I was exhausted the next morning. I sat with my feet in icy rapids. The water here too had a mineral rich hue. I'd hardly slept. Even though Alexey assured us we'd driven far enough from the not-so-abandoned mining town and its horror film of inhabitants, I couldn't stop thinking about how the man with the deformed face could appear from nowhere. Maybe there were shortcuts they knew. Yena handed me a cup of coffee. "Yikes," I looked at the curdled artificial creamer.

Uranium stream

"Yes, I don't know why it do this," she said.

It looked disgusting, but I drank it anyway. I was still perturbed by my dangerous urge of last night. I'd actually fantasized someone dying for writing fodder. Sure, there was a lot of competition out there for an exciting story, and not many of us were unfortunate (or fortunate enough) to have to hack off an arm to survive, or be taken hostage in Afghanistan, but for me to wish for something like that was as gross as the paparazzi who took photos of J.K. Rowling's crotch when she was enjoying a day at the beach. No, maybe not that gross, because I'd never take a photo of a children's author's privates...perhaps John Grisham or Dan Brown in a Speedo—but not to sell.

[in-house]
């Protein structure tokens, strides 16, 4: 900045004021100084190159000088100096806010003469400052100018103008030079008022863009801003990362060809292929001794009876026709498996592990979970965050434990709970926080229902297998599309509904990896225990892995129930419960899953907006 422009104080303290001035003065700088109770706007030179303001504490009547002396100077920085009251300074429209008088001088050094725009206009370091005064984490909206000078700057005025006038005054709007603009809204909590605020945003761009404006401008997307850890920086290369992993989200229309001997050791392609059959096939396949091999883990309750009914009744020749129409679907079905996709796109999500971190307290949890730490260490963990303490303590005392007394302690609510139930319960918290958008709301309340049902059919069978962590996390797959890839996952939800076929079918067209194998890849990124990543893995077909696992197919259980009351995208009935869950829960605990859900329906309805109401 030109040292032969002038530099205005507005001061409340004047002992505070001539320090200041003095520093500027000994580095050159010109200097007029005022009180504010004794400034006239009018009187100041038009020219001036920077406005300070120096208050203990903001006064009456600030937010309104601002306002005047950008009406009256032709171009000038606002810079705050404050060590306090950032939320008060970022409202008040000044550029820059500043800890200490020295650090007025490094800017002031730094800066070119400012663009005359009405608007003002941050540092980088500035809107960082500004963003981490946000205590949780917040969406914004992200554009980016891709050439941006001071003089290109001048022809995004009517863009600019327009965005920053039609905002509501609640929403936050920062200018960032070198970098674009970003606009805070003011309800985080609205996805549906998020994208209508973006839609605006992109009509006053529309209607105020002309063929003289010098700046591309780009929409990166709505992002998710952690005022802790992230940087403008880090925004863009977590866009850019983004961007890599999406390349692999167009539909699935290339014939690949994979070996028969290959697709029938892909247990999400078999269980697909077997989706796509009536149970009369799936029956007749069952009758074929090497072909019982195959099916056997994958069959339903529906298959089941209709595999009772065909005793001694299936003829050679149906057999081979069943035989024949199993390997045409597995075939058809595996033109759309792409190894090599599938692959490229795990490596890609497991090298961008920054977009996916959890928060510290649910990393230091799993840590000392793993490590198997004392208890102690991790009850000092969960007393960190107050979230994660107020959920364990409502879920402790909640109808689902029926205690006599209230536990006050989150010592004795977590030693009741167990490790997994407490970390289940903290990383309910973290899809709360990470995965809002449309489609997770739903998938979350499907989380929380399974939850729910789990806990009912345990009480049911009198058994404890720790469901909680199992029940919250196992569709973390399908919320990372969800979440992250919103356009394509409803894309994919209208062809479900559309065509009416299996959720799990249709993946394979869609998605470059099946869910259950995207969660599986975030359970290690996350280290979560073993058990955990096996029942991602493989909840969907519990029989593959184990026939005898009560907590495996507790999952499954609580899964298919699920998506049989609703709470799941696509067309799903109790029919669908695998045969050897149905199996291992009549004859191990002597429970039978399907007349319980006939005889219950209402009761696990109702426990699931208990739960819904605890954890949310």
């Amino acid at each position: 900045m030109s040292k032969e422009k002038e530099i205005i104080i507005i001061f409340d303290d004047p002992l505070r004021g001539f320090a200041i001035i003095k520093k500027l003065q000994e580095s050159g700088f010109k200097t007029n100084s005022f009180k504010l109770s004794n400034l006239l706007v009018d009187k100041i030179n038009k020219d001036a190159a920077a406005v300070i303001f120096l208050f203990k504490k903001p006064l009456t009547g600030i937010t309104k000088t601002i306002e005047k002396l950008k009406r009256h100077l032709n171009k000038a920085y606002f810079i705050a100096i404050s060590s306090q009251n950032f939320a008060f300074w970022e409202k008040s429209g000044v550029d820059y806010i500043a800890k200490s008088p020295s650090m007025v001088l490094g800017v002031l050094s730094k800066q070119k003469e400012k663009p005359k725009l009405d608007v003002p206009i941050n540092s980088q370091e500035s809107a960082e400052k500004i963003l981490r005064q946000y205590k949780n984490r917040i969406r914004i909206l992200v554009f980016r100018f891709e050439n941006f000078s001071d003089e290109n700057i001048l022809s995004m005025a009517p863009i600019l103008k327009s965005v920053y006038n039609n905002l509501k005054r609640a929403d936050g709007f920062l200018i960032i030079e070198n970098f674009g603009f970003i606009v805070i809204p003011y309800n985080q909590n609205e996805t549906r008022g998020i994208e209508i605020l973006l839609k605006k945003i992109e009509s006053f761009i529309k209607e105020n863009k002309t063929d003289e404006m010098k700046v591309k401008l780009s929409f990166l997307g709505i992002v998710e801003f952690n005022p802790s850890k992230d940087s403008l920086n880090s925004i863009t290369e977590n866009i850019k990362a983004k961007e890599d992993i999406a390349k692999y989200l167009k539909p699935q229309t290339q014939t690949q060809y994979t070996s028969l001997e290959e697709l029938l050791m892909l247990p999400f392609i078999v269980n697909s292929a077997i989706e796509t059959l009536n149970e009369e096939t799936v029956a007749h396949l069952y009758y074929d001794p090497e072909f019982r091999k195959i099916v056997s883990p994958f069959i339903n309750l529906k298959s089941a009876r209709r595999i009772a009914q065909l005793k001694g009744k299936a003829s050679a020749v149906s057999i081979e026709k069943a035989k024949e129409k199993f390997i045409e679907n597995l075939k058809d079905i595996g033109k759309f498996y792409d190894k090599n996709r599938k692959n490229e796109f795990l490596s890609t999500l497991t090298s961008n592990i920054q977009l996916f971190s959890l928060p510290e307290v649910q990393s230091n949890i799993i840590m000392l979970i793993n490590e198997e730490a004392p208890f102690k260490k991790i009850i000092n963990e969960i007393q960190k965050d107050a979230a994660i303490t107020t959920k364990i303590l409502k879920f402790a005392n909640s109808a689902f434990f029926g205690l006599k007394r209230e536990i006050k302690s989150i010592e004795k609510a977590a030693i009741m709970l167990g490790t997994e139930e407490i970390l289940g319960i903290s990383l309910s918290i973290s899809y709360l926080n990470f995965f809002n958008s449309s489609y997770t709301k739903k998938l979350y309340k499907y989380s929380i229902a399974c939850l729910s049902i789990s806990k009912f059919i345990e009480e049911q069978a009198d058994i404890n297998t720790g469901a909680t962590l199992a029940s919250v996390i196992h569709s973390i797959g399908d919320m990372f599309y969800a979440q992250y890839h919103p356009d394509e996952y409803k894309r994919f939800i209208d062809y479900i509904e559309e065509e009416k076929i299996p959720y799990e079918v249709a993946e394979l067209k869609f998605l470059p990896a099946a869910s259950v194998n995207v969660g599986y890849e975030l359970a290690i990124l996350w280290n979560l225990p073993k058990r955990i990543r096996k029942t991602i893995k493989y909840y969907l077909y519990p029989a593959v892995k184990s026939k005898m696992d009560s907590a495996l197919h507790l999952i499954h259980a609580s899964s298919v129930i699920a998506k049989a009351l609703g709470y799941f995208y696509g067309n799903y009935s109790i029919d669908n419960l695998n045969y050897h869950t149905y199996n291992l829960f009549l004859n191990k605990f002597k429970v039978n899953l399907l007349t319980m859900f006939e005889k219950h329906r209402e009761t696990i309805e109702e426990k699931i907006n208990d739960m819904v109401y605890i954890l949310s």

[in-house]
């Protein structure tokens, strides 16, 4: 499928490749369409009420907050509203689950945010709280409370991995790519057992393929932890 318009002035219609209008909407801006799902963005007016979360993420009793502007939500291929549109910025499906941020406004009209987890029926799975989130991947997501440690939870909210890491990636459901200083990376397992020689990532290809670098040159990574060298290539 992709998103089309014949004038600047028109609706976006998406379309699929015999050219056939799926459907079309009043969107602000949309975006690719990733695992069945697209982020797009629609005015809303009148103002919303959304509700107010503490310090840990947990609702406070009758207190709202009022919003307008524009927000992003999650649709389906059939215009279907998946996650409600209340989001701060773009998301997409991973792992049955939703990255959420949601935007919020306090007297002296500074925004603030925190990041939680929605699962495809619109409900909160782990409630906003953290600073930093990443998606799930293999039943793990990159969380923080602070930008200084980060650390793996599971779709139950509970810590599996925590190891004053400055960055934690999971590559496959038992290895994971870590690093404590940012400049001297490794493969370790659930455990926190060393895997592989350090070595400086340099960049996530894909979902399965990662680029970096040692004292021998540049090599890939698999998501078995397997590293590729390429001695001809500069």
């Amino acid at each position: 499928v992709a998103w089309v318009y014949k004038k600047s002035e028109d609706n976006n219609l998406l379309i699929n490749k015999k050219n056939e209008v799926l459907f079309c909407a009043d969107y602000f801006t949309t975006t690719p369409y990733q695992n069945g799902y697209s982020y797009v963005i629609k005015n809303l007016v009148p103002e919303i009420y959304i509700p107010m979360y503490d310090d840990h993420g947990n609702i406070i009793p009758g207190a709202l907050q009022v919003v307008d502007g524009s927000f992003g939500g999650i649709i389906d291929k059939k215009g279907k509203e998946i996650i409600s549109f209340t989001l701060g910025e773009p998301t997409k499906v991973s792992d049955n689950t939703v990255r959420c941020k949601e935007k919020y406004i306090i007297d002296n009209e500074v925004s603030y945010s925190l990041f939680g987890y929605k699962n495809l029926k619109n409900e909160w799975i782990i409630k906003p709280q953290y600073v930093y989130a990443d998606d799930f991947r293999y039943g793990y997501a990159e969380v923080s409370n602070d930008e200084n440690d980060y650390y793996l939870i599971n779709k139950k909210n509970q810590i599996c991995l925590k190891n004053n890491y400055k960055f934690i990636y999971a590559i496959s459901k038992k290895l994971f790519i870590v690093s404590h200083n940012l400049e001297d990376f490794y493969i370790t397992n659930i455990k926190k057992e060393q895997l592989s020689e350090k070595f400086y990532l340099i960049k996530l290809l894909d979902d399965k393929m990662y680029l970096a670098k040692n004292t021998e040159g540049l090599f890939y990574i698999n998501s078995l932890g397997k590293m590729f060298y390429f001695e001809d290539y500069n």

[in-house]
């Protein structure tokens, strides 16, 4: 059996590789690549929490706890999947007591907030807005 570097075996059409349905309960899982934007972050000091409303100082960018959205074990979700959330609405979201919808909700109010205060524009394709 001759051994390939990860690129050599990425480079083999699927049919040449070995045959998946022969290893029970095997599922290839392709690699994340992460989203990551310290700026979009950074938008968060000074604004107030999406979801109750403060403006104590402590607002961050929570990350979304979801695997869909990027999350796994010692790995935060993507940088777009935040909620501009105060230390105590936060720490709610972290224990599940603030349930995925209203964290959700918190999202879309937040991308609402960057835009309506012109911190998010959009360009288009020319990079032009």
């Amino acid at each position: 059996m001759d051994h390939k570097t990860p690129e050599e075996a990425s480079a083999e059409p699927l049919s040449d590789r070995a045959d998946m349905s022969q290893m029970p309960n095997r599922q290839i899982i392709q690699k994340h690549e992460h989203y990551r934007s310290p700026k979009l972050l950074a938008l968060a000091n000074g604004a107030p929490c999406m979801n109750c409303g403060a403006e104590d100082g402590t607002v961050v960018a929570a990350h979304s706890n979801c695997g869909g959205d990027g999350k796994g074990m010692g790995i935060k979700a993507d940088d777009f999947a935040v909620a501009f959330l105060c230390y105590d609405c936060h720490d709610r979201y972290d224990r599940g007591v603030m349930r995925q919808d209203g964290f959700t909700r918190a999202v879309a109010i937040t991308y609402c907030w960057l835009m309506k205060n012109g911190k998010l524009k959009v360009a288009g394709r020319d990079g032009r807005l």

I went for a second cup of coffee. I sniffed the powdered creamer. Could anything even go wrong with the stuff? I spooned it into the cup of instant coffee. It curdled. I sipped it again. It tasted okay. Perhaps it was the PH of the antifreeze green water. Cholpon had filled our water containers at Ak-Köl.